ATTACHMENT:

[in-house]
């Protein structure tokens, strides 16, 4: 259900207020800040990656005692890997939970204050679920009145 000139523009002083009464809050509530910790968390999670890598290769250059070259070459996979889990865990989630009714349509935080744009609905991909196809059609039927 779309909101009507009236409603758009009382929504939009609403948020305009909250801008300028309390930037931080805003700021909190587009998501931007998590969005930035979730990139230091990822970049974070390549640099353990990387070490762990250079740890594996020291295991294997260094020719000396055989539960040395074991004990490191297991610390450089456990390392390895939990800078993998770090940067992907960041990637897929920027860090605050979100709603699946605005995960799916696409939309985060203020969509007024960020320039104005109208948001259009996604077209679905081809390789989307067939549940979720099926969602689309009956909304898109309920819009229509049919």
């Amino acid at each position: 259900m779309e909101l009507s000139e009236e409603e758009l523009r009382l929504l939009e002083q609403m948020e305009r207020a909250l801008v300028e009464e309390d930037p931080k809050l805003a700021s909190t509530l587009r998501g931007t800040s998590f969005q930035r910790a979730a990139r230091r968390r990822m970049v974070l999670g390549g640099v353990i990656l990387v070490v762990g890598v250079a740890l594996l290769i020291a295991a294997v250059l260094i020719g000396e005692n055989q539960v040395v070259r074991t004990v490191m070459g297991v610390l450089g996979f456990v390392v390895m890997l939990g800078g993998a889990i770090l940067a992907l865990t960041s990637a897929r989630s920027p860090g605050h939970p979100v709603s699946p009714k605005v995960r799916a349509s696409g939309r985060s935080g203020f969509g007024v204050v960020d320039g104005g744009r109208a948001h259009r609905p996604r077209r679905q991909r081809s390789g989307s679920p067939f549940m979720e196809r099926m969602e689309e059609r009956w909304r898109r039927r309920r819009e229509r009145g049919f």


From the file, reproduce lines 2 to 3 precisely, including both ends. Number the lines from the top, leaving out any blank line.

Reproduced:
């Protein structure tokens, strides 16, 4: 259900207020800040990656005692890997939970204050679920009145 000139523009002083009464809050509530910790968390999670890598290769250059070259070459996979889990865990989630009714349509935080744009609905991909196809059609039927 779309909101009507009236409603758009009382929504939009609403948020305009909250801008300028309390930037931080805003700021909190587009998501931007998590969005930035979730990139230091990822970049974070390549640099353990990387070490762990250079740890594996020291295991294997260094020719000396055989539960040395074991004990490191297991610390450089456990390392390895939990800078993998770090940067992907960041990637897929920027860090605050979100709603699946605005995960799916696409939309985060203020969509007024960020320039104005109208948001259009996604077209679905081809390789989307067939549940979720099926969602689309009956909304898109309920819009229509049919």
């Amino acid at each position: 259900m779309e909101l009507s000139e009236e409603e758009l523009r009382l929504l939009e002083q609403m948020e305009r207020a909250l801008v300028e009464e309390d930037p931080k809050l805003a700021s909190t509530l587009r998501g931007t800040s998590f969005q930035r910790a979730a990139r230091r968390r990822m970049v974070l999670g390549g640099v353990i990656l990387v070490v762990g890598v250079a740890l594996l290769i020291a295991a294997v250059l260094i020719g000396e005692n055989q539960v040395v070259r074991t004990v490191m070459g297991v610390l450089g996979f456990v390392v390895m890997l939990g800078g993998a889990i770090l940067a992907l865990t960041s990637a897929r989630s920027p860090g605050h939970p979100v709603s699946p009714k605005v995960r799916a349509s696409g939309r985060s935080g203020f969509g007024v204050v960020d320039g104005g744009r109208a948001h259009r609905p996604r077209r679905q991909r081809s390789g989307s679920p067939f549940m979720e196809r099926m969602e689309e059609r009956w909304r898109r039927r309920r819009e229509r009145g049919f």